D.C. Council member Marion Barry stumbled over his words while Peaceoholics co-founder Ronald Moten stumbled over his facts during a 15-minute debate Tuesday night on the Fox 5 10 p.m. newscast.
Barry and Moten, both of whom have emerged as sideshows in the mayor's race, clashed with each other over their support for their favored candidates in the Sept. 14 Democratic primary.
Barry, a supporter of D.C. Council Chairman Vincent C. Gray, argued that "thousands" of residents are now "disappointed and disgusted" with Mayor Adrian M. Fenty's administration.
"He promised a clean government, that we were not going to have this culture of corruption," said Barry, noting that he supported Fenty in 2006.
Moten, largely sticking to Fenty's talking points on the campaign trail, countered that the mayor deserves a second term because he is getting "results."
"Adrian Fenty has made some mistakes, just like Marion Barry has made some mistakes," Moten said in an apparent reference to Barry's arrest on drug charges in 1990. "I am kind of surprised that Marion wouldn't agree to forgive someone who has changed the city."
Moten said Fenty has built new grocery stores, schools, recreation centers, libraries and affordable housing units in Ward 8 since he took office. Moten, an ex-offender who mentors at-risk youth to try to prevent gang violence, cited gains at Ballou High school in Congress Heights as proof that the city has progressed under Fenty.
"Our children are happy. Our parents are happy," Moten said. "We demonize this man who has made some mistakes, but Marion has made a lot of mistakes and we forgave him."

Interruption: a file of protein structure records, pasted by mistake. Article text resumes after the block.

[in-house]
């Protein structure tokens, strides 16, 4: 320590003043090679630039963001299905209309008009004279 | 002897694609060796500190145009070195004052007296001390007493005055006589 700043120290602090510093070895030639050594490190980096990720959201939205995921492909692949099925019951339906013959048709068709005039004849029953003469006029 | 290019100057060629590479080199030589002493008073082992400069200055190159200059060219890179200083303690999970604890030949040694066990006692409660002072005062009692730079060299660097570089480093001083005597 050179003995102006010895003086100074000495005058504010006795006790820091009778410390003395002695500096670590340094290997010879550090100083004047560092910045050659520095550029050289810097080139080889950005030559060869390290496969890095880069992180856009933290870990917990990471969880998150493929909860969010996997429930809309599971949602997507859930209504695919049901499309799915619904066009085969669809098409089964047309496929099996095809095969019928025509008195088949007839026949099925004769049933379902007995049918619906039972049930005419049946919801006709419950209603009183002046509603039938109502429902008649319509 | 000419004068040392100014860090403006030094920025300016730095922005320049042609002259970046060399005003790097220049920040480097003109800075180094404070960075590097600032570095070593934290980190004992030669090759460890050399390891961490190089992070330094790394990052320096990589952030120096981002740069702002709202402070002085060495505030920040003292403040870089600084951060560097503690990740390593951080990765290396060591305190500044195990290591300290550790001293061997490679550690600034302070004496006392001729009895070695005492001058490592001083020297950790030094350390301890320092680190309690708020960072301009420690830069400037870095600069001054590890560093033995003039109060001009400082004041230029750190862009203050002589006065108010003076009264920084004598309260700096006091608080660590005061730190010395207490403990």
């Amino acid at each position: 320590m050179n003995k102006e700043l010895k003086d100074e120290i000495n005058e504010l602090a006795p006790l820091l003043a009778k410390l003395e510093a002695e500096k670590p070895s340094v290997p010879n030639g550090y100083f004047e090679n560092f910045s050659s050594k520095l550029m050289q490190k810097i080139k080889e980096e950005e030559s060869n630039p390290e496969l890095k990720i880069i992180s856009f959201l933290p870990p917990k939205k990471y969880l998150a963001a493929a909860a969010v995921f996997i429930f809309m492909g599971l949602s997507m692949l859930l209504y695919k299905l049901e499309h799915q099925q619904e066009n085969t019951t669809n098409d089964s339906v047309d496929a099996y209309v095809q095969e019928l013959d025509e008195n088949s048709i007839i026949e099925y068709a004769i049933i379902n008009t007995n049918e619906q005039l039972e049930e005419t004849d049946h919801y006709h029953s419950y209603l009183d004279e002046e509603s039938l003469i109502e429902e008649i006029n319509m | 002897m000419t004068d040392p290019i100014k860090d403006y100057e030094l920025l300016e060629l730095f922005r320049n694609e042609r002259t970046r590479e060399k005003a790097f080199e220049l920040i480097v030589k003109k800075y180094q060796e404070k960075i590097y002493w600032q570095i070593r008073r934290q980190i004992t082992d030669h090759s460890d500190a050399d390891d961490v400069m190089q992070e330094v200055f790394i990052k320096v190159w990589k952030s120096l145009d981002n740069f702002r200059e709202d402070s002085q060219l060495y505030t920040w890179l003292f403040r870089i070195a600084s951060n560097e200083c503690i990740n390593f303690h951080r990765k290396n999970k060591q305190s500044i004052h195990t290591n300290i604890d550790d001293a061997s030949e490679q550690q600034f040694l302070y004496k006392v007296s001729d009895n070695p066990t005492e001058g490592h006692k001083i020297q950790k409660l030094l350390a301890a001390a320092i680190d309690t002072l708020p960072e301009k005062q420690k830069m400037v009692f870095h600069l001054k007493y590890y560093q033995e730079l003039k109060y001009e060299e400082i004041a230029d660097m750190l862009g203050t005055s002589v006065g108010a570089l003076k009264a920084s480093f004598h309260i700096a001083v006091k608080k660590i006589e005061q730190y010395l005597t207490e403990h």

Struggling throughout the debate to formulate his thoughts into words, Barry responded by asking, "What about the people?"
"You talk recreational centers. What about jobs for the parents of the children who go to recreational centers?" Barry asked. "What about housing? ... What about the minority business program? ... He manages by press conference as opposed to managing."
From there, the debate largely veered toward the gutter.
Barry repeatedly implied that Fenty was responsible for Harriette Walters being able to steal nearly $50 million from the D.C. Tax Office. Walters, who was sentenced to 17 years in prison last year, stole most of her money from 2001 to 2007, before Fenty was mayor.
Moten, meanwhile, stated at least twice that Gray gave "$500 million" in city contracts to his friends, which appears to be untrue.
Under tough questioning from Brian Bolter, the Fox 5 anchor, Moten also was forced to respond to accusations that he is one Fenty's "cronies."
"Let me ask you, Ron," the anchor asked. "Are you getting millions of dollars from Mayor Fenty and simply preserving your interests by campaigning for him?"
Moten, whose organization has received at least $10 million since from the city since Fenty took office, responded he's "worked hard" with little pay for years.
"For nine years, I was almost a bum on the street," Moten said. "My grandmother kept telling me, 'Why do you keep on working hard for the city and you get nothing in return?' Mayor Fenty did not start supporting me. Anthony Williams started supporting me."
Later, Bolter asked Barry about concerns from some voters that a Gray administration would resemble the type of government Barry ran when he was mayor in the 1980s and 1990s.
"I don't buy that. I had an outstanding government," Barry said. "Vincent Gray and I have a forward vision for the city."
In one of the stranger moments of the debate, Moten suggested that Gray made his grandmother cry by releasing a campaign ad that refers to Moten as a crony.